I am excited to launch our new Data Science and Big Data Track. This is the first Data Science and Big Data curriculum built directly with industry pioneers. You can learn the latest techniques, tools, and concepts developed at the companies that made Big Data big.
Our first class in this track, Introduction to Hadoop and MapReduce, is available immediately. This course has been built in collaboration with Cloudera, the industry leader for enterprise-grade data management software. In this course, Cloudera’s experts and our Udacity instructors will start by answering the question “What is Big Data?” They will teach you fundamental principles of Hadoop, MapReduce, and how to make sense of big data. Developers will learn skills that provide fundamental building blocks towards deriving maximum value from the world’s data. Technologists and business managers will gain the knowledge to build a big data strategy around Hadoop. We are very excited about this partnership, as the resulting course is at the forefront of the very best Silicon Valley has to offer.
And there is more to come. We are hard at work developing additional classes with other pioneers in Data Science and Big Data. Our team is working with experts from Facebook, MongoDB, and others to round out the full curriculum. These classes complement our existing statistics and programming classes. These will take you from a broad overview with Introduction to Data Science, to Exploratory Data Analysis where you’ll get your feet wet with R, to Data Wrangling with MongoDB, all the way to advanced Big Data topics such as Machine Learning. They will help you go from beginning analysts all the way to big data experts.
Why are we starting with Data Science and Big Data? Data is changing nearly every aspect of how companies function. Insights from data analysis is key for product design, customer acquisition and retention, logistics, you name it! Nearly every Fortune 500 company is doubling down on big data analysis to compete in their market. In the next three years, there is an expected shortage of up to 190,000 data science experts in the US alone.
Starting today, students can study the free courseware for Introduction to Hadoop and MapReduce in self-paced mode — very much like a self-study MOOC. In January, we will be offering a full course experience based on this courseware material. Continuing on the success of our for-credit classes over the summer, these courses will include hands-on student projects with instructor feedback, career mentoring, and the opportunity to earn a Big Data certificate endorsed by the Open Education Alliance. Students who sign up in advance for January will receive a 30% discount.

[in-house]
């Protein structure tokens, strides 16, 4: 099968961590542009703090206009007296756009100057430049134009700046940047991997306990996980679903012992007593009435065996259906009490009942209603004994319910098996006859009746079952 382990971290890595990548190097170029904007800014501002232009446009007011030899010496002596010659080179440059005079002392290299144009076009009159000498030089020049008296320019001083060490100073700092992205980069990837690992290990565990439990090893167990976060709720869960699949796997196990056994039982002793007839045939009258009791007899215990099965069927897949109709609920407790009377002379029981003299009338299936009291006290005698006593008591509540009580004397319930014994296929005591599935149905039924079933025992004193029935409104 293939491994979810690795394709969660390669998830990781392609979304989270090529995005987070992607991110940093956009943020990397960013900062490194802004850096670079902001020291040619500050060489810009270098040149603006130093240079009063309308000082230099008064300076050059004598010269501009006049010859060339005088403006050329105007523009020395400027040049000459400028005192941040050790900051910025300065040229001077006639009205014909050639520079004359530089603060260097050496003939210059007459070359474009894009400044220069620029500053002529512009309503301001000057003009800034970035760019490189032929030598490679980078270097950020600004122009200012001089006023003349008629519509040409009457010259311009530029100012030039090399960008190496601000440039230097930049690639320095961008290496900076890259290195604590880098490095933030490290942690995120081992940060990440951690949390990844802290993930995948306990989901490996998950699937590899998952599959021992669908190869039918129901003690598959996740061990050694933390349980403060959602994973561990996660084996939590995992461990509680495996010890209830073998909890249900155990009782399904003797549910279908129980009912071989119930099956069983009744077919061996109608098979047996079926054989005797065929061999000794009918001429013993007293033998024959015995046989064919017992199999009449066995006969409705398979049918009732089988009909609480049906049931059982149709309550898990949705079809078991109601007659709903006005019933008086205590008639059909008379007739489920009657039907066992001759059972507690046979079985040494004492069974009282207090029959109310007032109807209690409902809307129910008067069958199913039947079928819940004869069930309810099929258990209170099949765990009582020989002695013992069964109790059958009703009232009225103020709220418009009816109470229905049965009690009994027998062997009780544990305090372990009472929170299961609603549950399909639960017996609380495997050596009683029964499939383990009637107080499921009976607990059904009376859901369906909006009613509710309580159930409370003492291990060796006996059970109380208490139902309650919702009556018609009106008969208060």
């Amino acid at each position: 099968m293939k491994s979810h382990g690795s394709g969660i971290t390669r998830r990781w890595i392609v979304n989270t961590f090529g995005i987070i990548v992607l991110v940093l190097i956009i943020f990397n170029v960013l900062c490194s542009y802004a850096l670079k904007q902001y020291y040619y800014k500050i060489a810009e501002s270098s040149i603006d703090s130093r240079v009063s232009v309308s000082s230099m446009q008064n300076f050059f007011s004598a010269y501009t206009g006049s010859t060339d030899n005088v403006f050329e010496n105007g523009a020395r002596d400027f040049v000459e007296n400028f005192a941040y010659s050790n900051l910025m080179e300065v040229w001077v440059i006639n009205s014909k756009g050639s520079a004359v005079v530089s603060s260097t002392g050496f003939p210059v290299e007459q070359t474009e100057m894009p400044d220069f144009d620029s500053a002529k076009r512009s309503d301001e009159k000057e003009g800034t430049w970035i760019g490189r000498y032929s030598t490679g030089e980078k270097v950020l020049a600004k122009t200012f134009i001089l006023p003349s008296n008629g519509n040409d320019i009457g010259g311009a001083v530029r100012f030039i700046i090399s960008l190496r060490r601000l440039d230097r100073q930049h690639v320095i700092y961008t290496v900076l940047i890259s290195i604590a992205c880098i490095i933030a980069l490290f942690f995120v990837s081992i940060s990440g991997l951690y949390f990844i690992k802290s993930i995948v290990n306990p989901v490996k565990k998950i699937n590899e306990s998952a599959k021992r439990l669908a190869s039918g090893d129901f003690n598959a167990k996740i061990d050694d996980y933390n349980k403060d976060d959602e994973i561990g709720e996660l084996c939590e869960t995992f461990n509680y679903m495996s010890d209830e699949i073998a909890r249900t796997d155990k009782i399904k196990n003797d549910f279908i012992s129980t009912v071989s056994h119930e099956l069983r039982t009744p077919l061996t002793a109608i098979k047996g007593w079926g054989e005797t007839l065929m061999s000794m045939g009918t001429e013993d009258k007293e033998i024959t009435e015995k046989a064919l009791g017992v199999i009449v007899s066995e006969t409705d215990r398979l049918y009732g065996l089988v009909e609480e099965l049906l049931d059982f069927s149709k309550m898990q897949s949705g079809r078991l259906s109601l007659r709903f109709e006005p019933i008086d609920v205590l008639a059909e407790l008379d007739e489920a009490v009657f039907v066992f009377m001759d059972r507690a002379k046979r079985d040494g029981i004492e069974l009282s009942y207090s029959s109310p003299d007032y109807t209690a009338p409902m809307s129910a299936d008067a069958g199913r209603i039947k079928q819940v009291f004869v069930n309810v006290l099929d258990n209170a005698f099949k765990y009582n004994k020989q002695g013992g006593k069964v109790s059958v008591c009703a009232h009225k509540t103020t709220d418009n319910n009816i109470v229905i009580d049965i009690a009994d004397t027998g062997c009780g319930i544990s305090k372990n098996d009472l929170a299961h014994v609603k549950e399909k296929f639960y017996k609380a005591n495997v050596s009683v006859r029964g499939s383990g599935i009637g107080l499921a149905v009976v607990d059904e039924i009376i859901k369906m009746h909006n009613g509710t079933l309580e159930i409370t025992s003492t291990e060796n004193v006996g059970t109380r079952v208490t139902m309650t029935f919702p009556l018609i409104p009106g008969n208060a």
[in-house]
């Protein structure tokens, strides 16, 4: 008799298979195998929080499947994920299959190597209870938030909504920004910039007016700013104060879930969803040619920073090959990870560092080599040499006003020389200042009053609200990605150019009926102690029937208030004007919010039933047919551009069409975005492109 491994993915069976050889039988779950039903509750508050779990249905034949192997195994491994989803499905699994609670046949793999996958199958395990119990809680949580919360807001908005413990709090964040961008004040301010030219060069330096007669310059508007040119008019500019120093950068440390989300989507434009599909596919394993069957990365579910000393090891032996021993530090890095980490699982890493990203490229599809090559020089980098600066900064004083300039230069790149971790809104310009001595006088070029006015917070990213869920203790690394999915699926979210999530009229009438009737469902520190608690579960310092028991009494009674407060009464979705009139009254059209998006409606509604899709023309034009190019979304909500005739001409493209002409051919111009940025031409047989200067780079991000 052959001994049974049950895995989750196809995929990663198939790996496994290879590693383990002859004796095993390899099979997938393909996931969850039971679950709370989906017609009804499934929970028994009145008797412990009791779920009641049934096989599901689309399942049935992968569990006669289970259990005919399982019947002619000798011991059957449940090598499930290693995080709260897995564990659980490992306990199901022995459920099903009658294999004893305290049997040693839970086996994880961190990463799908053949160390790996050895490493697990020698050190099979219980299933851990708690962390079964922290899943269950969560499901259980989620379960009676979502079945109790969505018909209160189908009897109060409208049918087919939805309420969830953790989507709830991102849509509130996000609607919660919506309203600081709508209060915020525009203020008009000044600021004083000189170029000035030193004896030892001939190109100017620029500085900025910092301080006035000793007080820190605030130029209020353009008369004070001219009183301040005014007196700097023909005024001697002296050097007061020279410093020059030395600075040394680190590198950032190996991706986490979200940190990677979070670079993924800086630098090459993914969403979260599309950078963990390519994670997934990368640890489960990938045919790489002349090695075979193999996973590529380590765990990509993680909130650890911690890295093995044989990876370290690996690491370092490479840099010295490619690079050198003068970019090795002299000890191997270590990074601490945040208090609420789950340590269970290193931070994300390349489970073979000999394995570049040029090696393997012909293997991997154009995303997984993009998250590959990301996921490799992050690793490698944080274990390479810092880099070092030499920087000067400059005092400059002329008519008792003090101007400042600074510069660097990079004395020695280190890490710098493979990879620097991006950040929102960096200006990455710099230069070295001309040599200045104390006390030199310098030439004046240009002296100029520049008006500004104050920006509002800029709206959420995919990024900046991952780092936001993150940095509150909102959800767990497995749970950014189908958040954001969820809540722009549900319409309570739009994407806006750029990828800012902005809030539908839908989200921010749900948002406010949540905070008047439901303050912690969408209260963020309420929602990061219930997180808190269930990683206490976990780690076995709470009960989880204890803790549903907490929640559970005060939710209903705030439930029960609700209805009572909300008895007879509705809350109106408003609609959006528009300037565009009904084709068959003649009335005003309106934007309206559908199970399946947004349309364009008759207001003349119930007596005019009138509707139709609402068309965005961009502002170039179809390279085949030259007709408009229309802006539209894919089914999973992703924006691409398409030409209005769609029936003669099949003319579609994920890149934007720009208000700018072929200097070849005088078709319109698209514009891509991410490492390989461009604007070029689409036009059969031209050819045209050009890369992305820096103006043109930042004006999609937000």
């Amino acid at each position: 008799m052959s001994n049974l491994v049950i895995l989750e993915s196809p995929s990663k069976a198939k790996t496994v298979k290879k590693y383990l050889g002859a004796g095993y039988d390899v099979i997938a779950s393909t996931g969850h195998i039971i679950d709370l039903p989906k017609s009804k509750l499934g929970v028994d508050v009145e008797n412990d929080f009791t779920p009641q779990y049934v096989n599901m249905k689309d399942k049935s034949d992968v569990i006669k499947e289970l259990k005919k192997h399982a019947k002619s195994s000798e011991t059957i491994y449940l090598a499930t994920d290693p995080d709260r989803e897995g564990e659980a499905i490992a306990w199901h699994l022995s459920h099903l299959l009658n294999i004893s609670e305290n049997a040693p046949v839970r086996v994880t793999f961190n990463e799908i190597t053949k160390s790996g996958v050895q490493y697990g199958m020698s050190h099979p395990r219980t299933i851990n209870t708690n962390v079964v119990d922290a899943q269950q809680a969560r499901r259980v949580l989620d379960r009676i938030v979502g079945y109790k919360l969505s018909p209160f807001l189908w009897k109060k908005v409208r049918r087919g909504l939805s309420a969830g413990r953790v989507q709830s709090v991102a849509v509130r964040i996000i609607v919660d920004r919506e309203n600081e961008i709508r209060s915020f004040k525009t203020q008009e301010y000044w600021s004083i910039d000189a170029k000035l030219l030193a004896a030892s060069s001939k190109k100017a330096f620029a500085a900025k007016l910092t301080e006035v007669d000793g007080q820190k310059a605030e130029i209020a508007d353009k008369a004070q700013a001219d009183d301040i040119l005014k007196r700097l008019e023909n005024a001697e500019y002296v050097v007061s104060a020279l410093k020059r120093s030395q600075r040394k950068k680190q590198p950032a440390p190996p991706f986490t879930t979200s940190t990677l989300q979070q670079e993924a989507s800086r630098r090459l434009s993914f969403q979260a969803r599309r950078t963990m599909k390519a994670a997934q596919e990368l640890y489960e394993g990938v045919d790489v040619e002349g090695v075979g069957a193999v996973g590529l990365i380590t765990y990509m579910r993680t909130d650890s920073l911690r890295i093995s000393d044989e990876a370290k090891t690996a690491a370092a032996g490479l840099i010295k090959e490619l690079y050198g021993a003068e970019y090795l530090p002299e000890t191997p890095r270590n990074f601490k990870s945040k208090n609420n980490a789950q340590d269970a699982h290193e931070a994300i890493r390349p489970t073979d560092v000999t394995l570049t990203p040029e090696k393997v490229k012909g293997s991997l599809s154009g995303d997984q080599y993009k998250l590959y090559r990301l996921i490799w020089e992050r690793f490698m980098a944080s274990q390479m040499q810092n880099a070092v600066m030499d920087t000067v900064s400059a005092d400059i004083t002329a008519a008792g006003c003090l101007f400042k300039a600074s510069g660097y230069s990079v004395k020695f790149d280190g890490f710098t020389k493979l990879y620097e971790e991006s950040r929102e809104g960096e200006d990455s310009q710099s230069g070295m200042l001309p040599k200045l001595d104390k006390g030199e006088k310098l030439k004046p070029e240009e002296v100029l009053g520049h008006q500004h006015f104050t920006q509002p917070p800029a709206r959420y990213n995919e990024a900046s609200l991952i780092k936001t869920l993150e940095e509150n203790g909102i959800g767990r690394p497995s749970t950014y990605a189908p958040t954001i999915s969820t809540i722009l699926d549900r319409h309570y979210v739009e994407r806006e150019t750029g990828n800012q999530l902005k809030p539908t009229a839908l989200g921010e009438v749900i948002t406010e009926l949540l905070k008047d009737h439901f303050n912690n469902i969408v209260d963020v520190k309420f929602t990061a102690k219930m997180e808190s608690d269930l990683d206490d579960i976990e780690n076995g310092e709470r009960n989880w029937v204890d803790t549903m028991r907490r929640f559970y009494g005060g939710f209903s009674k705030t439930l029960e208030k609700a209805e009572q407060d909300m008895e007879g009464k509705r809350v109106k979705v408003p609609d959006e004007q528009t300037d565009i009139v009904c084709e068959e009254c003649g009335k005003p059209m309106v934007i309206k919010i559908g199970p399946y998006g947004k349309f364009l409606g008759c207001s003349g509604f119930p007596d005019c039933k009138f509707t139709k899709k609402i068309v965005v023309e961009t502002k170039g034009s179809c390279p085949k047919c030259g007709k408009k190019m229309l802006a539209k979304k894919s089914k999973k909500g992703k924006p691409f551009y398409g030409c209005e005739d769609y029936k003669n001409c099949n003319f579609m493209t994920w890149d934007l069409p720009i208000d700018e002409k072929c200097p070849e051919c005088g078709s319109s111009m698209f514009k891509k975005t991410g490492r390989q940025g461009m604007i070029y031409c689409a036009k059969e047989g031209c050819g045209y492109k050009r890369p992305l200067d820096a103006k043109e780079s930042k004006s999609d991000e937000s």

Udacity’s mission is to educate people so they can live a better life. In an era of declining employment opportunities in many traditional areas, we are empowering our students to acquire the necessary skills to excel in the high-growth tech industry.
As Mike Olson, Cloudera’s Chief Strategy Officer and Chairman of the Board, shared, “We believe in Udacity’s vision to democratize education by making professional training affordable and accessible to everyone, and believe this model will enable us to more effectively reach aspiring Big Data technologists around the world who want to expand their skills into Hadoop. Together, Cloudera and Udacity are leveling the playing field, empowering anyone with the desire to learn to get the necessary skills to succeed in the modern data economy, regardless of where they live or what their socio-economic background is.”
We’re proud to offer these courses together with our industry partners and to bring you the very best online education experience.
Sebastian has set his sights on democratizing higher education. Co-founder and CEO of Udacity, Sebastian is also a Research Professor at Stanford University and a Google Fellow, as well as the inventor of the autonomous car and project lead on Google Glass. Sebastian has been named the 5th Most Creative Person in Business (Fast Company), among the 50 Smartest People in Tech (Fortune), and highlighted in 50 Best Inventions of 2010 (Time).